Another event that has plagued our history was the Holocaust. Adolf Hitler came into power because the economy was in a recession. However, Hitler blamed the Jews for this recession. He then felt it was his duty to kill all the "unwanteds." Six million Jews were killed because of this. Anti-Semitism dominated Germany throughout this time period (Siegel).

In the Twin Cities, intolerance is becoming more prevalent. When the Dalai Lama came to town last April, many people, both Buddhists and non-Buddhists, came together to be enlightened by this great leader. Everyone except Representative Arlon Lindner, from Minnesota's Legislature. He sent an e-mail to his colleagues suggesting that, "Minnesota's welcome mat should not be out for the Buddhist leader and Nobel Peace Prize winner" (Haga 1). He also stated that the Dalai Lama is a leader of a "cult" and that his views were "incompatible with Christian principles." (Haga 1). The Dalai Lama's views are not incompatible with Christian values; in fact they are much the same. Both Christianity and Buddhism teach values of love and peace.  I doubt that Arlon Lindner could tell you the basic principles of Buddhism. Why did he make these remarks? His lack of knowledge makes him assume what he wants, he has his own set of truths, and this ignorance is what leads to intolerance.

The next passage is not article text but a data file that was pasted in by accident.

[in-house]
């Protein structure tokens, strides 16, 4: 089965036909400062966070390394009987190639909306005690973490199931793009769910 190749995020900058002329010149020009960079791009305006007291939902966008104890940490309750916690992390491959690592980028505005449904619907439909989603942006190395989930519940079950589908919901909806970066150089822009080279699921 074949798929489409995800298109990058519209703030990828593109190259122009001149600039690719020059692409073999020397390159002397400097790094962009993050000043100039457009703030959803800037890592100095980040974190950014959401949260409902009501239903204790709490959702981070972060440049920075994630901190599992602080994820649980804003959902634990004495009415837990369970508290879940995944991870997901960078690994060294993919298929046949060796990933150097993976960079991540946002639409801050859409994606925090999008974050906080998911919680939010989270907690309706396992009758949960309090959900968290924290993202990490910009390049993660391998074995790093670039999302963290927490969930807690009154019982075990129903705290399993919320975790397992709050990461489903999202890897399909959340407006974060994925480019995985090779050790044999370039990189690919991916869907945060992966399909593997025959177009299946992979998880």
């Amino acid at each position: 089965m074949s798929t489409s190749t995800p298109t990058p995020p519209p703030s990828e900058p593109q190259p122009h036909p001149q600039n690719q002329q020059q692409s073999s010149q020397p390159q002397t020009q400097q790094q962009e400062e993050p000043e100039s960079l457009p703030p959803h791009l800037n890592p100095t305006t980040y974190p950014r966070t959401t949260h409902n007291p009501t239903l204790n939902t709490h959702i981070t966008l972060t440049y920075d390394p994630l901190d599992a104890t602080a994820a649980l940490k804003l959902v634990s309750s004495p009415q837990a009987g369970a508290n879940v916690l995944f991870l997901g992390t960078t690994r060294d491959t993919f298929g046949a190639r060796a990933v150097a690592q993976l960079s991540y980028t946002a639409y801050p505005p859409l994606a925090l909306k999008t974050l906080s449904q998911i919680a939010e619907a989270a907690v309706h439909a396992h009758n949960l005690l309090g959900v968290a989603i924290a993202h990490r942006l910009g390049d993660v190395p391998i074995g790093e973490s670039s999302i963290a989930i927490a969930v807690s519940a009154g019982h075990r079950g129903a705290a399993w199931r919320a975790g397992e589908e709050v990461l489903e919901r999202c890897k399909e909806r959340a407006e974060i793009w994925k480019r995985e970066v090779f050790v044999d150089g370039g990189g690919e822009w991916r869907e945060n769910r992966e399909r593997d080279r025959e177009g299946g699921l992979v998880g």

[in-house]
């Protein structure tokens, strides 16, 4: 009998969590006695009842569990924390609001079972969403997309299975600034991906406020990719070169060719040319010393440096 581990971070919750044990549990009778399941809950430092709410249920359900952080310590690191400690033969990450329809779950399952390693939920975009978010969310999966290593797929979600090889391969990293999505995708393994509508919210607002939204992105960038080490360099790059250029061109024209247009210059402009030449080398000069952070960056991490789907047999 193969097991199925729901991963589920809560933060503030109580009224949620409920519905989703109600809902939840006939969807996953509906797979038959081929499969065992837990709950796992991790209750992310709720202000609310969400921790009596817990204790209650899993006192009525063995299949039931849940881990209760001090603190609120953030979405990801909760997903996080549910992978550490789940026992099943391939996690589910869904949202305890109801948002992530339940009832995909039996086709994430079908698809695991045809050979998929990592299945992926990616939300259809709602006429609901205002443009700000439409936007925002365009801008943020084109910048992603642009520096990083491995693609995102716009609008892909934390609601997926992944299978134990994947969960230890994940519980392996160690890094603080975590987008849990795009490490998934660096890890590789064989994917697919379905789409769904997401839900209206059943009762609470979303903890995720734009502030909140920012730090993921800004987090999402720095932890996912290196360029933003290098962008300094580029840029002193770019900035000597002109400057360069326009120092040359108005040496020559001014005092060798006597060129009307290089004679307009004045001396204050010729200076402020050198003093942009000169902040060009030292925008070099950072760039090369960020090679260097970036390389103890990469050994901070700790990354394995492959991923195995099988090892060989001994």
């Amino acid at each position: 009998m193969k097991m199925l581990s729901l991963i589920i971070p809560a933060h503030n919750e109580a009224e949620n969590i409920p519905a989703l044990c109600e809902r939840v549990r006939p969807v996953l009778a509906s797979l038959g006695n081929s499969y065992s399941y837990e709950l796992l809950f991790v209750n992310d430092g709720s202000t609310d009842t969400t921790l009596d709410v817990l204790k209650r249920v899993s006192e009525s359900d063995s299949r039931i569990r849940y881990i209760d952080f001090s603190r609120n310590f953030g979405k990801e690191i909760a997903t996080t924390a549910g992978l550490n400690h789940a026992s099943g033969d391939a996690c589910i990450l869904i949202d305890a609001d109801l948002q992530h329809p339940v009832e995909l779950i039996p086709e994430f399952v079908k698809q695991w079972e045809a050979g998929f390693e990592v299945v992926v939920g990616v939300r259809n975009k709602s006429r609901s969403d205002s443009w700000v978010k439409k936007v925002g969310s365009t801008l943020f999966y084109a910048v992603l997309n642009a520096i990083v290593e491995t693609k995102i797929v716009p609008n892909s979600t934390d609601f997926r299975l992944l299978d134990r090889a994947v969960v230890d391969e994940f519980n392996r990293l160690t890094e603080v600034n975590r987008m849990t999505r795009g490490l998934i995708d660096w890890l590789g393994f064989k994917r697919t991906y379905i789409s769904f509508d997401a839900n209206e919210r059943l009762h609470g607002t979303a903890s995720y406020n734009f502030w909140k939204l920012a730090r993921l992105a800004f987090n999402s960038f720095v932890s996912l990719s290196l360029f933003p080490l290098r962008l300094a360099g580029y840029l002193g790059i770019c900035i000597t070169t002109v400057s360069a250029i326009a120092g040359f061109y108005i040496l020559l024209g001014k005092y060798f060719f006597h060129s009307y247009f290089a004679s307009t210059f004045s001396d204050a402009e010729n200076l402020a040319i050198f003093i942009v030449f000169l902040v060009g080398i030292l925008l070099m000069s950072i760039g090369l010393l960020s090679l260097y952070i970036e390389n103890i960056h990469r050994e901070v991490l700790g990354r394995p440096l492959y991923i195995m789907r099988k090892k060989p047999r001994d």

After the attacks on September eleventh, a few Muslims received the brunt of the blame. According to the Minneapolis Star Tribune, "Nationwide, the Council on American-Islamic relations . . . reported that a few Muslims wearing traditional Islamic clothing had complained of harassment in the hours after Tuesday's attacks" (Sternberg 1). Wissam Balsche, president of the Arab Students Association, reported that "People were staring, shaking their heads, giving bad looks nothing serious, but we don't want people to rush to the wrong conclusion" (Sternberg 1). Another example of this intolerance was from a student at the University of Minnesota who claimed that a man called her a "terrorist" while she was riding a city bus (Schmickle 1). Hamdy El-Sawaf, who is the executive director of the Islamic Center of Minnesota, said that, "Any terrorist attack is totally against Islam and our beliefs. God help us. I can only pray to God to save this nation, to shower his mercy and tranquility on it" (Sternberg 2). Unfortunately, because of a lack of knowledge, people began to harass those who were not responsible, but shared a likeness to those who were.